Bruce Allen gripped both sides of a black-topped lectern at the front of the Washington Redskins’ team meeting room in early 2010, hours after the organization announced it had fired coach Jim Zorn.
Allen, hired three weeks earlier as the team’s general manager, espoused platitudes about leadership and passion and success. He championed a commitment to winning, noting that consecutive fourth-place finishes in the four-team NFC East was unacceptable for a team with the proud tradition of the Redskins.
“We’re going to make sure that status quo is gone,” Allen said at the time. “We’re going to change the way that we’ve done business.”
Nearly five years later, the Redskins will wrap up yet another rueful season Sunday, hosting the rival Dallas Cowboys at FedEx Field. They ended a six-game losing streak last weekend by defeating the Philadelphia Eagles, giving them four victories through 15 games — one more than they had in 2013.
They will have finished in last place in the division for the second consecutive season and the sixth time in the past seven years. Their 49 victories during that span are the eighth fewest among the league’s 32 teams; the New England Patriots, by comparison, have won 100.
From 1982, when they won their first Super Bowl, through 1991, when they won their most recent, they lost 45 games. In the five seasons after Allen’s proclamation — including this one — the Redskins have lost 51.
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If the status quo Allen was referring to included hope that the Redskins could contend annually for a playoff spot, he was right. It’s gone.
“I don’t get used to it, but I don’t let it bother me, you know what I mean?” said wide receiver Santana Moss, who’s in his 10th season with the Redskins. “It hurts, and it [stinks], but when it’s not meant to be, it’s not meant to be, and you’ve got to make sure you have another game to try again.”
This season was supposed to be about rebuilding for the Redskins, who deposed coach Mike Shanahan, offensive coordinator Kyle Shanahan and a handful of assistants on Dec. 30, 2013, then hired Jay Gruden as coach 10 days later.
Still, that plan didn’t account for the Redskins taking a step back. Entering Sunday’s game, they rank in the bottom half of all teams in 23 of the 36 major statistical categories tracked by the league. They’ve endured 15 season-ending injuries, including 10 to defensive players.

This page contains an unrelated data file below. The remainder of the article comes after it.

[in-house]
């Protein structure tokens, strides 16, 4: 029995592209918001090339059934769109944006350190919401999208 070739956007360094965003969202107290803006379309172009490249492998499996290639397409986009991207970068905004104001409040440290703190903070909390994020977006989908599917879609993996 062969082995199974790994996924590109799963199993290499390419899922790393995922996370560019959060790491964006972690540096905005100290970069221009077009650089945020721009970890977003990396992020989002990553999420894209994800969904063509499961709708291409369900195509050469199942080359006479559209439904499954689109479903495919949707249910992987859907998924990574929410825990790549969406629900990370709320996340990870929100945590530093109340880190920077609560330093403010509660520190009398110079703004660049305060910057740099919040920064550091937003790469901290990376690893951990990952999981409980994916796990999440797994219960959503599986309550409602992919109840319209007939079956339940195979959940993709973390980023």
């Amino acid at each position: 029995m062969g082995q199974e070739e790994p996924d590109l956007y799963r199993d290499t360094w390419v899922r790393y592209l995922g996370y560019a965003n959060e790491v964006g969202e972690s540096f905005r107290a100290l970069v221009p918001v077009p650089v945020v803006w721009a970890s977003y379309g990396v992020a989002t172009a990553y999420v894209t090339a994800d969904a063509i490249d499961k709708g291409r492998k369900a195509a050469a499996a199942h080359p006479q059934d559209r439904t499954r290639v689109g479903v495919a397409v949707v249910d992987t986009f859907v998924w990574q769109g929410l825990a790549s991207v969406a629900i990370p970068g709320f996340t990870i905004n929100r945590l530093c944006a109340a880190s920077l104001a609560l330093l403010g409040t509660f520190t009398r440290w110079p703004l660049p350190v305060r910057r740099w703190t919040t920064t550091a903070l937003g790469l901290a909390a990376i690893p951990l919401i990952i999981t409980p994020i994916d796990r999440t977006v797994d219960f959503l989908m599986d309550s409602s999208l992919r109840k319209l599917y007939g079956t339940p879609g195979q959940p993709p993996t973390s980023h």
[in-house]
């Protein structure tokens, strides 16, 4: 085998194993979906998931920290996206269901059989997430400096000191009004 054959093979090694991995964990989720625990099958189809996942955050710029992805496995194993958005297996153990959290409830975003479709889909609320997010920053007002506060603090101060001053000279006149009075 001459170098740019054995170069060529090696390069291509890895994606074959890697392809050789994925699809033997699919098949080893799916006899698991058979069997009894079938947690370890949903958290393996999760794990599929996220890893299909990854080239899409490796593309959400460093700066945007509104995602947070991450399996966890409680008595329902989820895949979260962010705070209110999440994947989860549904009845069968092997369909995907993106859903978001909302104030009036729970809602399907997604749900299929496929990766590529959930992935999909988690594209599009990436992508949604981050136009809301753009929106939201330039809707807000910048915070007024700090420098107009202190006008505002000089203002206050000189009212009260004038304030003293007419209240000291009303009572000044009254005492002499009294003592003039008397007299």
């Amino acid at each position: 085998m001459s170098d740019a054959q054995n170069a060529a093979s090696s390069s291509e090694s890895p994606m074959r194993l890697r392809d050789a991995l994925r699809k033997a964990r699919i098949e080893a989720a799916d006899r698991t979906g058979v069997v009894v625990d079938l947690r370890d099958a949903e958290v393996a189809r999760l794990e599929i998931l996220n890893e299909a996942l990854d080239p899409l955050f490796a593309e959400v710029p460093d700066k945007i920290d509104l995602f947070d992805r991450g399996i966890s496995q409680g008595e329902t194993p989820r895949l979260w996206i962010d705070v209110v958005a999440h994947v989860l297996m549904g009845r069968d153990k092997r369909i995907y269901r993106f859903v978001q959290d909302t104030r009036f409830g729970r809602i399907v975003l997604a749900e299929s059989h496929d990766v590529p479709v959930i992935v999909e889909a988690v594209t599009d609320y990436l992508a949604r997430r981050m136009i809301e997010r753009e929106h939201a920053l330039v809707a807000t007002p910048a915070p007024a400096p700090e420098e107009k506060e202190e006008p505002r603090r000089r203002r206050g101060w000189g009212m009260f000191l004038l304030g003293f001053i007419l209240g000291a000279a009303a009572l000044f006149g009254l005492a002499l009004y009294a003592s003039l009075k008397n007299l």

“When you start losing starters, then your backups have become starters, and then you’re looking to fill the backup roles,” Gruden said. “Those backups who become starters were key special teams guys, and then you have to fill special teams. It’s a domino effect. It’s a tough thing to go through.”
Gruden inherited a dire situation. The Redskins had significant questions about the talent at a number of positions — namely at quarterback, where Robert Griffin III, the apparent future of the franchise when he was drafted in 2012, was hampered by surgery on his right knee for much his second season.
Griffin has clearly not been the player he was during his rookie year, which was the only season in recent years when the Redskins tasted a measure of success. They finished the season with seven consecutive victories to qualify for the playoffs and capture the division title for the first time in 13 years.
Griffin has struggled to adapt to Gruden’s offense, then spent six weeks recovering after dislocating his left ankle in a Sept. 14 victory over Jacksonville. When the Redskins won Saturday, it was the first victory for Griffin in a complete game since midway through last season.
“The second you start to accept losing, you should stop playing,” Griffin said. “It should always make you upset. It should always make you feel a certain type of way.”
How the Redskins can emerge from such chaos remains uncertain. By current projections, Washington will have approximately $15 million in salary cap space for next year, but will have to make decisions on the future of a number of players — including wide receiver Pierre Garcon, outside linebacker Brian Orakpo and defensive end Jason Hatcher.
Allen, who was promoted to the role of team president in May, has turned down frequent interview requests and has said only that he will speak after the season. Dan Snyder, boastful and loquacious during his first decade as the Redskins’ owner, has also declined multiple interview requests through a team spokesman.
That has left Gruden, who consistently won games as a coach toiling various minor leagues, to answer for many of the Redskins’ inadequacies — and pray for the future.
“The guys that we do bring back here, I think they come back here with a little bit more confidence, a little bit more excitement to get back to work, as opposed to [finishing the year with] a nine-game losing streak,” Gruden said. “I think when you see results based off your preparation and your work, I think it will entice people to work a little bit harder in the offseason and get back to work.”